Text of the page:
By Becca Martin

As I write this article the creative team of photographer Sara Montour and audio man Steve Korff, whom fondly refer to themselves as “hoarders of nostalgia” embark on the second year of their collaboration: Live Letters.  There have been some changes and I recently sat down with Sara to chat about it.

The former site of Live Letters was in reality Sara’s home, and on certain Thursdays the space would be transformed into a tight knit community of several musicians and an audience of up to near 75 people.  The musicians were almost all local in origin, and found that performing in such a closed space to an attentive audience both stimulating and at times uncomfortable.  I loved it when Brent Colbert formerly of The Awful Truth sat on his stool and proclaimed how he was not used to having people actually listen to him play. Back on point here, the biggest change was announced during the week of two back-to-back shows in May-the first anniversary show and the final show at the loft.

The anniversary show was a great night for Sara, who at times got so caught up in the details that she felt cheated, but on this night she was able to pull back for special moments.  From the beginning there had been a goal of ending each show with a special song. Chris Koza, whom Sara acknowledges as being supportive from “even before day one”, performed ” California Stars” with the audience joining in.  Sara treasures that memory, the perfect moment for the second to the last night at the loft.

The next evening was the final show at the loft.  There was only one artist that night, which was highly unusual.  Christopher Paul Stelling out of Brooklyn N.Y. played a fierce and at times touching set of his new release “False Cities”. CPS is as intense as they get, a true artist who reminds me of a gypsy.  He played with his guitar held high and at times I noticed a Castilian flamenco vibe.  I was transfixed during his performance and after listening to his album I hold his passion and talent in high esteem. My favorite track is “brick x brick” as he nearly shreds his voice towards its finale.  “Who I am” is a song both haunting and straightforward in its nature.  Yes, Rift boss this is my sneaky way of reviewing a non-local, you got me-GUILTY!  The evening was meaningful in many ways of course being the last one at the loft, but also a national act showcased in the midst of “crazy uncertainty”.  In hindsight Sara thinks that it was the best “launching pad onto the next phase”.  A phase that took some time to sort itself out.

Sara had lost not only her home, but also Live Letter’s venue, and was forced to really check in with herself. To decide if going on with LL was a valid effort or if they should say we did it for a year ” that is what it is” and stop?    But local musicians came forward and pushed them to continue, that they really needed a place like LL to develop and connect with an audience who shared their same passion.  For Sara it reinforced the need for Live Letters to continue. It was a chaotic time but she felt like she needed a change, and thinks that the “universe listened and there it was” Over time both Sara and Live Letters found new but separate homes.  Live Letters will continue as a private event at the SooVac (Soo Visual Arts Center) in Minneapolis.  The shows will still be very intimate and the focus will continue to be what LL has always been, a platform to engage performer and audience together.  Sara enjoyed this musical relationship from a young age attending folk festivals with her self described 8 pack “brady bunch” family.  As a tot riding bikes in teepees she experienced a concept at the Winnipeg Folk Festival of “songwriters in the round” that was integral to the concept of Live Letters.  With this upbringing she is the “jumper without looking, and Steve is the planner who reins it in, and keeps Live Letters what it is”.  Sara says that without Steve she could not do it.  They met in their college years and bonded over a mutual love of live music.  Favorite Steve story is when he called her from Fargo and invited her to a Soul Asylum show the next day in New Orleans. She was in Duluth but said “lets do it”, covered several shifts at work and the two met in between and drove straight there to make the show. Their “war stories” of concerts/festivals have made for the “perfect concoction” to inform what they wanted Live Letters to be.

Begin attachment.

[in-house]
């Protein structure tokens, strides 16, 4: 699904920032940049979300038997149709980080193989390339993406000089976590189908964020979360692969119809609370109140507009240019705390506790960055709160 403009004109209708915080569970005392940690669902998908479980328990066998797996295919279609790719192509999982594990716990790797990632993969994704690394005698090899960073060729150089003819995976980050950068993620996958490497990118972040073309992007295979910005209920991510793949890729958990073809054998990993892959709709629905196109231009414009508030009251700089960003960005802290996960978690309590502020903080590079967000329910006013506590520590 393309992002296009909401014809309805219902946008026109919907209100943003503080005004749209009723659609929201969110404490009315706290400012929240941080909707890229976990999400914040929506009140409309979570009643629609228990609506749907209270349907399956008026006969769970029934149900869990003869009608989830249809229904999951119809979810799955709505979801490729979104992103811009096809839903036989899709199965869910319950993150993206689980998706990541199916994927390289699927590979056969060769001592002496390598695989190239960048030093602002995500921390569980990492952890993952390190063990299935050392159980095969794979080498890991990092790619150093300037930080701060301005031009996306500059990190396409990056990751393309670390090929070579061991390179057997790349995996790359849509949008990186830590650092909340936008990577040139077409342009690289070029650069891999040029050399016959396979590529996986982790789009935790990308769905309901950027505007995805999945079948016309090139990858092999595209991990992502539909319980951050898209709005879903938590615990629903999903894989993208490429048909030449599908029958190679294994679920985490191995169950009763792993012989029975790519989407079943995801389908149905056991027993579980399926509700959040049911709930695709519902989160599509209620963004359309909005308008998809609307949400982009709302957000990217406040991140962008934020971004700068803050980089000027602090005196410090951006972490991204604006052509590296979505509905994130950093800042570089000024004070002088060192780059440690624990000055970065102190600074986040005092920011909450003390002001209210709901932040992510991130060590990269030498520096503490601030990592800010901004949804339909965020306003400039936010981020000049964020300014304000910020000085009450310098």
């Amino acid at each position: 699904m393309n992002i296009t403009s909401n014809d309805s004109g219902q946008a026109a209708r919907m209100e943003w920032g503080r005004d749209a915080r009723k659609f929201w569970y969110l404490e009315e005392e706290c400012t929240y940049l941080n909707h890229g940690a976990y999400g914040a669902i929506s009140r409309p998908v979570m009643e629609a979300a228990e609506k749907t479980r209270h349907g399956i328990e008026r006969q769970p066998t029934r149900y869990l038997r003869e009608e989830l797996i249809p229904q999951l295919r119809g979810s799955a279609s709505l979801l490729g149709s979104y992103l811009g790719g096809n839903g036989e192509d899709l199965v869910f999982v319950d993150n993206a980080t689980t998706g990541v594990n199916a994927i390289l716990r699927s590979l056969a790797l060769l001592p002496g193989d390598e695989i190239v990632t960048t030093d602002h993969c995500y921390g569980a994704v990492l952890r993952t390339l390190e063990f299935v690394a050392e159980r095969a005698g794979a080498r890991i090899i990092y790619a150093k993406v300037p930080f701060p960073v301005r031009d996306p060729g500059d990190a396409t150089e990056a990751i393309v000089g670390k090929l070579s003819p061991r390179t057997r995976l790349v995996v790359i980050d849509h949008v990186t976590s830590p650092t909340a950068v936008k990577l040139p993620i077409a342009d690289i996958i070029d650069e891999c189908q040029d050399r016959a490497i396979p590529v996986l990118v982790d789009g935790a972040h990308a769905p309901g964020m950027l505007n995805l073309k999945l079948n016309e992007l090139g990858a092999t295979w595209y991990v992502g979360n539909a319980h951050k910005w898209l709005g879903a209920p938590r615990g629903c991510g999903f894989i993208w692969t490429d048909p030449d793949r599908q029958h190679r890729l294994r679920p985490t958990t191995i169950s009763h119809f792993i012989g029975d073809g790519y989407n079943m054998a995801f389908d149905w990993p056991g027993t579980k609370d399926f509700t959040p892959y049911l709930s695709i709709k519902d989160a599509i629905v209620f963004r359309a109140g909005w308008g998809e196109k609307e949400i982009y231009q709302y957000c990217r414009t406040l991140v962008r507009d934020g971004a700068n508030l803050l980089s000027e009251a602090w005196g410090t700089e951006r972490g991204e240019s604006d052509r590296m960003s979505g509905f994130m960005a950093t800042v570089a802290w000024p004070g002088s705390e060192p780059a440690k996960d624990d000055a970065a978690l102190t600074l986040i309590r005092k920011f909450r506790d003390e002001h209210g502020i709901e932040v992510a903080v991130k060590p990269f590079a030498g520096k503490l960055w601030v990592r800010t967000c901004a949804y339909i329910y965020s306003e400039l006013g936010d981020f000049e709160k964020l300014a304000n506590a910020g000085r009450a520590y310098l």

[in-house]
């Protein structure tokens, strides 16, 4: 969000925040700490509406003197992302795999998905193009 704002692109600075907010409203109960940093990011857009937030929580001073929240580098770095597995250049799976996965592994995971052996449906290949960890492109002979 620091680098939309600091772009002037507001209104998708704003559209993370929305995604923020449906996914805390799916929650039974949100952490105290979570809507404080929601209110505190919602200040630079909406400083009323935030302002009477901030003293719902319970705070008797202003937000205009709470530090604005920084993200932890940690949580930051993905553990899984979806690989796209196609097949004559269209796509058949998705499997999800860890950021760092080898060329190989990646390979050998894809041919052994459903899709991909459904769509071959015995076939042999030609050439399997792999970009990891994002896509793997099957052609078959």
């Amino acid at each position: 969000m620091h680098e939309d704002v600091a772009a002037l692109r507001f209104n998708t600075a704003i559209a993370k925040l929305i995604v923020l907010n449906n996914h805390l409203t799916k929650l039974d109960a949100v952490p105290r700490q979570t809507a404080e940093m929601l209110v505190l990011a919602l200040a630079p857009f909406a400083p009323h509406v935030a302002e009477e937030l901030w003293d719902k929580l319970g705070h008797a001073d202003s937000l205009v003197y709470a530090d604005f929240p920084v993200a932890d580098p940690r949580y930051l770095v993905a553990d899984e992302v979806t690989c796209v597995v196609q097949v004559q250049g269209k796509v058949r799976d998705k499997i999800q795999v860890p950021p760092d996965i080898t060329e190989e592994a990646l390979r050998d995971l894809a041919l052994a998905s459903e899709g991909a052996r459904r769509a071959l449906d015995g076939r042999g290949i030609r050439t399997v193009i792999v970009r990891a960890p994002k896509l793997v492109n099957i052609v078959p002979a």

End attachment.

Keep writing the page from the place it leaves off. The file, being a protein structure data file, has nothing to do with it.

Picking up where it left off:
Since it was never about the space but instead the creation of an intimate audience/music experience, Sara feels Live Letters will be valid for a long time.  On the topic of having lesser-known national acts at SooVac she says that “it could be an asset to these types of performers” a way to expose them to a different audience, one borne of close interaction.  However, she cannot say enough about Minneapolis being a very special place for musicians, and that they could never run out of local talent for the shows.  The venue will be the change, not the idea, or the cookies and Fulton.

I asked Sara what her favorite Live Letters moment ever was, and here is what she told me: “the first ever show, I looked at Steve and thought-Did this just happen? Surreal. Pulled it off”. I hope that is exactly how Sara feels at the end of the night of September 19th when they resume Live Letters at the SooVac.

Next show: September 19th, Soo Visual Arts Center (2638 Lyndale Ave. S. Mpls.): 7pm, $10. Buy tickets through Brown Paper Tickets (private event and tickets are limited and to be purchased in advance) SOLD OUT!!!  See below for note from Sara.

Hosted by Actual Wolf, joined by Dave Simonett of Trampled by Turtles/Dead Man Winter, Frankie Lee, and Claire De Lune.

Just in from Sara:

Next Live Letters show: October 24, an “Evening With Friends hosted by Martin Devaney”-P.S. I recommend buying tickets early!

Live Letter FB

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